Other resources the women’s center provides include educational programming surrounding gender-related issues, a food pantry, emergency funding, free menstrual products and confidential reporting in the case of a traumatic event. 

Henry said when pregnant, a patient is presented with multiple options, depending on how they feel about the pregnancy. Abortion is presented just as any other form of medical care is. 

She said the options for abortion, which are medication, aspiration or dilation and evacuation (D&E), depend on gestation. Gestation is most accurately measured in an ultrasound and can be accurately dated even in early stages of pregnancy.

Medication abortions are not available after the first trimester, or 11 weeks gestation, because of the decreased efficacy later in a pregnancy, she said. Aspiration is most common through 14 weeks of gestation and more advanced abortions require initial use of a vacuum followed by D&E.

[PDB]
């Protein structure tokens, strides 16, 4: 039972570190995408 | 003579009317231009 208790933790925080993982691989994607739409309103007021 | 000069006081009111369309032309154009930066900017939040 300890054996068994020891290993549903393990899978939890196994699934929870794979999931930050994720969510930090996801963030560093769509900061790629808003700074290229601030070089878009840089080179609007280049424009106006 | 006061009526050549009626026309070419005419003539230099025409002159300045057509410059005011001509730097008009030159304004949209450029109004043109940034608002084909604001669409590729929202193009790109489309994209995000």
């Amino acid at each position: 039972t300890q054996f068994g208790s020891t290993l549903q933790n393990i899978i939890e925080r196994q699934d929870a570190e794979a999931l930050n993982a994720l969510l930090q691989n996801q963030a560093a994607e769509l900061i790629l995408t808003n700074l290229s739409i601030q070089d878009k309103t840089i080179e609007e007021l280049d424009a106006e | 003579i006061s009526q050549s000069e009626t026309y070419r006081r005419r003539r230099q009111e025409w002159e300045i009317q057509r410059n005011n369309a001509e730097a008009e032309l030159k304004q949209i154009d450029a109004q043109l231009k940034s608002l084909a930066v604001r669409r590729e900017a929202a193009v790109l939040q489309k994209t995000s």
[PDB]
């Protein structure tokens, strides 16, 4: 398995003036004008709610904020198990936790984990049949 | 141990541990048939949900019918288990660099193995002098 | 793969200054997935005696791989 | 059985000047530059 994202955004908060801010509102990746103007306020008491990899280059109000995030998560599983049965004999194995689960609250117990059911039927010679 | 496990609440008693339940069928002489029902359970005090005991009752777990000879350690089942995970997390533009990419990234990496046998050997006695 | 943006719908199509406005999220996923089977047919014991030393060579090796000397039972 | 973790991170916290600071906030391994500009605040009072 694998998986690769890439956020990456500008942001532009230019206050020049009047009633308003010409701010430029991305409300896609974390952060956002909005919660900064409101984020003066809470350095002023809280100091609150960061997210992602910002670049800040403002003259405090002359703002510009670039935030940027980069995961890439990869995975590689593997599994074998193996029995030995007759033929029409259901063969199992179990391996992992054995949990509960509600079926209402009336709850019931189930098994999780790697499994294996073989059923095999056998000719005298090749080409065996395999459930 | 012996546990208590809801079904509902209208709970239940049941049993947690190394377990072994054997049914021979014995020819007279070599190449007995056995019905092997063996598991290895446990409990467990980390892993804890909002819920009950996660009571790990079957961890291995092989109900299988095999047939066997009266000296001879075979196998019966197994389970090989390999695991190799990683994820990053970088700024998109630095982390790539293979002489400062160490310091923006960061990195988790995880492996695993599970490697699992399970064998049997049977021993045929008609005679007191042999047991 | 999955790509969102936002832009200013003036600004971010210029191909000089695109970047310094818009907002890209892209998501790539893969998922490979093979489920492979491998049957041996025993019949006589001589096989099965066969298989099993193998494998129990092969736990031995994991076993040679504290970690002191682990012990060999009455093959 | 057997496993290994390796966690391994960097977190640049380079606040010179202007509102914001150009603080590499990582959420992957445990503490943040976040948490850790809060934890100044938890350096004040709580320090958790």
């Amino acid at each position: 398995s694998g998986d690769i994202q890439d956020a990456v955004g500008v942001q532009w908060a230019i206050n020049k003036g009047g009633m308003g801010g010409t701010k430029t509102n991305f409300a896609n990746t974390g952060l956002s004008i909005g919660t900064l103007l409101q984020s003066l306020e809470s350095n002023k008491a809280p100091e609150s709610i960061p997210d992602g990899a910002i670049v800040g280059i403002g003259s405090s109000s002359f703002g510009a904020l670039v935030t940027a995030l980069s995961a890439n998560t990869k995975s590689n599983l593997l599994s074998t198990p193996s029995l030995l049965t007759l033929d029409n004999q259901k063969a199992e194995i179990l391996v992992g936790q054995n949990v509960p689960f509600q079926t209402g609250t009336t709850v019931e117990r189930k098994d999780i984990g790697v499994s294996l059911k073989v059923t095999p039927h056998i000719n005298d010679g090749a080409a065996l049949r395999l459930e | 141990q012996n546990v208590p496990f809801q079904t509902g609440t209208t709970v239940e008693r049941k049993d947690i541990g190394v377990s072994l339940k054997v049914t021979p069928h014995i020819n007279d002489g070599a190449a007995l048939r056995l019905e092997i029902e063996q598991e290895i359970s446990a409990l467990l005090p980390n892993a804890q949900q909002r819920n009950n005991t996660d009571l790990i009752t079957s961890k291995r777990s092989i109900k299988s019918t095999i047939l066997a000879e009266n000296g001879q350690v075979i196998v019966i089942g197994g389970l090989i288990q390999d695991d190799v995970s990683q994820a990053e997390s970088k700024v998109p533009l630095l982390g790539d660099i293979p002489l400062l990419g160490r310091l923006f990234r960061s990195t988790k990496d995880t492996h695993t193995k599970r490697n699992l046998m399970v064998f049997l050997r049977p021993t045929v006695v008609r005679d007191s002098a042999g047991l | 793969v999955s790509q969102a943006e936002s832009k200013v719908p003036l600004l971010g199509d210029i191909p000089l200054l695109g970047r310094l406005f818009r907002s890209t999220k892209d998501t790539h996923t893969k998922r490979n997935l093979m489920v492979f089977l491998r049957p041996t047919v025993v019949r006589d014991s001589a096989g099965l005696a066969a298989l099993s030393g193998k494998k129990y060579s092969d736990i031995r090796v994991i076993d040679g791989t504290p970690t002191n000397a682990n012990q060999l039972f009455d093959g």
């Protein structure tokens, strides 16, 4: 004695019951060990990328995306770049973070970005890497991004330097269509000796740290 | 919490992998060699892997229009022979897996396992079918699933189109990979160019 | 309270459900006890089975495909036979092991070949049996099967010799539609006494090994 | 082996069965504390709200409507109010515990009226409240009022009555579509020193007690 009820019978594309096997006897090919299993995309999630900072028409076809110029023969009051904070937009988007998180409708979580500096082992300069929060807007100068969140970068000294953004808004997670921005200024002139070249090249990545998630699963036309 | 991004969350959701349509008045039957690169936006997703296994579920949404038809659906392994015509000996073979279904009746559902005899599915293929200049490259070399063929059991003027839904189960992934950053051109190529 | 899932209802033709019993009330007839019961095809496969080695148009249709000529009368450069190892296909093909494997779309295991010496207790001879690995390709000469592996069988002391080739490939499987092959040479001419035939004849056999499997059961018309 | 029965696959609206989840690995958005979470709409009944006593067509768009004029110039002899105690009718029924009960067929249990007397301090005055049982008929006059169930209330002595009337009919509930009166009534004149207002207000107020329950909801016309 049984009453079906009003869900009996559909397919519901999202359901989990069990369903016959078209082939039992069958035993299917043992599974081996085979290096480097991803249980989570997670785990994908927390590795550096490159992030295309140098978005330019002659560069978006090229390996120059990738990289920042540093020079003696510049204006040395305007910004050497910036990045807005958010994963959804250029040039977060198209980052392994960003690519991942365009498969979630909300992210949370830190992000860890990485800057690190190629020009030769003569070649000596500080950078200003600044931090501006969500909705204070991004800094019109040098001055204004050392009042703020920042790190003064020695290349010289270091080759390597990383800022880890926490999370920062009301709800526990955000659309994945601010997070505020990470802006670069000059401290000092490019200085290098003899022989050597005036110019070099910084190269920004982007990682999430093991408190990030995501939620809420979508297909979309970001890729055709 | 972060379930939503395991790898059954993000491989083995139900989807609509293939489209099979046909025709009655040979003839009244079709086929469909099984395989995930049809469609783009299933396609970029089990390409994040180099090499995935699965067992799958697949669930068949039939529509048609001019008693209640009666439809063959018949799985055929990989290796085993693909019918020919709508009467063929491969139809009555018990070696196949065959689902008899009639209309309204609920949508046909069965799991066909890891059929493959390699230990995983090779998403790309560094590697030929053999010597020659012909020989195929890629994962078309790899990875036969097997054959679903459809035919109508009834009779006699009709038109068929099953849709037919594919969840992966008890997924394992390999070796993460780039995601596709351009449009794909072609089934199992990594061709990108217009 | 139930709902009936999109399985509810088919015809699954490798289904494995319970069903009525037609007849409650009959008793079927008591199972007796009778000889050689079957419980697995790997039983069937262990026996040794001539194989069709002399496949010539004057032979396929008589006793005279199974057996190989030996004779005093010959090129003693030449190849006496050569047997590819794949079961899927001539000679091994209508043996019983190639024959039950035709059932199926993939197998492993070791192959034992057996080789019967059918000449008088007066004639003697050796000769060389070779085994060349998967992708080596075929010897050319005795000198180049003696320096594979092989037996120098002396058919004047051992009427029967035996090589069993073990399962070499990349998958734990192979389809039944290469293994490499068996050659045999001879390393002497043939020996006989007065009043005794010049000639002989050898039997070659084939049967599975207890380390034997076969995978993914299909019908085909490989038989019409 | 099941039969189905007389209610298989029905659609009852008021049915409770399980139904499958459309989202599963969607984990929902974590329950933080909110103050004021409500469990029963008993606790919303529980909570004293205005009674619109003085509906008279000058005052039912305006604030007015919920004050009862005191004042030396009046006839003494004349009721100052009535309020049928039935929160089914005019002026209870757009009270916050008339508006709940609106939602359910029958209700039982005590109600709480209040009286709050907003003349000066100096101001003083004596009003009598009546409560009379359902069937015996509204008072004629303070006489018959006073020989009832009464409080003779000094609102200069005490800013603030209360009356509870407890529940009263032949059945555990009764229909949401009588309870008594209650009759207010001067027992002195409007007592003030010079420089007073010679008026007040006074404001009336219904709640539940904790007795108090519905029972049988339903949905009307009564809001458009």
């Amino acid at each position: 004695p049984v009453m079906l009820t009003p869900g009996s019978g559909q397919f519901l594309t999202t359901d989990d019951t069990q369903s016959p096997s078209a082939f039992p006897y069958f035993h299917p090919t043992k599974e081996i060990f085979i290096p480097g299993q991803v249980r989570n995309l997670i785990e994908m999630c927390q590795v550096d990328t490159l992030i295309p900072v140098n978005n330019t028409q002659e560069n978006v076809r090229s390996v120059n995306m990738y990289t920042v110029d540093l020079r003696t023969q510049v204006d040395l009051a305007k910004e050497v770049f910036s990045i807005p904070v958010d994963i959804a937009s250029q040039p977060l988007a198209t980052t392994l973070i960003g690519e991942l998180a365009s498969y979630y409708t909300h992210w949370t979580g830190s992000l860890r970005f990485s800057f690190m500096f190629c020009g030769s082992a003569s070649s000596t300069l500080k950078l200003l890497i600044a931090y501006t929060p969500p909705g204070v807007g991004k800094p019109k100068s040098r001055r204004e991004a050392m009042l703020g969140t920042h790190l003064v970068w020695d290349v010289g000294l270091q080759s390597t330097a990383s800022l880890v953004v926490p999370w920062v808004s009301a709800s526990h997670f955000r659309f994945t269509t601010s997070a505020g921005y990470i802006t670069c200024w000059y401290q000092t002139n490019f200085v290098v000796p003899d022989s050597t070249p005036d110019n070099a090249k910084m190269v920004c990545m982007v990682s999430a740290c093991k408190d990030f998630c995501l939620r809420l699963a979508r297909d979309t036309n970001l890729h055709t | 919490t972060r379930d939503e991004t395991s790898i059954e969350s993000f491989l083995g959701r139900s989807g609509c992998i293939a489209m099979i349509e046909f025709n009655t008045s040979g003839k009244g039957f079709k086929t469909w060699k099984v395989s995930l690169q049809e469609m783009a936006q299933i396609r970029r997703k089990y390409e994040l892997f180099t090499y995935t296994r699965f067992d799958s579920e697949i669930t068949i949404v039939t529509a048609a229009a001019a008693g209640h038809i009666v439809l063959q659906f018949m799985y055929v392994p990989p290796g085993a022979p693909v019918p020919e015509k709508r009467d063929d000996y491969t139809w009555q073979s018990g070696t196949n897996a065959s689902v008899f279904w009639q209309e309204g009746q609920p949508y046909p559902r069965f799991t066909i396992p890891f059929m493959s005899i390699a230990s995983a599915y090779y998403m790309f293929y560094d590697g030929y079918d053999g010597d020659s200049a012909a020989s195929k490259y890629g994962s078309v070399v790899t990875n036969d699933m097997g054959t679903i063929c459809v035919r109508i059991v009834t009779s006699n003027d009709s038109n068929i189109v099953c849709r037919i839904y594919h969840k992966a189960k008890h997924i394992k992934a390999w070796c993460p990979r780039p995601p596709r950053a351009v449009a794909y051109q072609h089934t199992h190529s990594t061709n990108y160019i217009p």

Aspiration, a form of surgical abortion using gentle suction, is most common through 14 weeks of gestation, Henry said. More advanced pregnancies require D&E, which is the initial use of a vacuum followed by forceps.

According to the Centers for Disease Control and Prevention, 93.1% of abortions were performed at less than 13 weeks’ gestation and 0.9% of abortions were performed at greater than 21 weeks’ gestation in 2020. Out of overall abortions, 6.7% were reported to be surgical past 13 weeks’ gestation.

Planned Parenthood in Pullman, located on 1525 King Dr, provides medication abortion, according to their website. For pregnancies that are farther along, Henry said she looks to other places in the state, like Spokane, which provide alternate forms of abortion.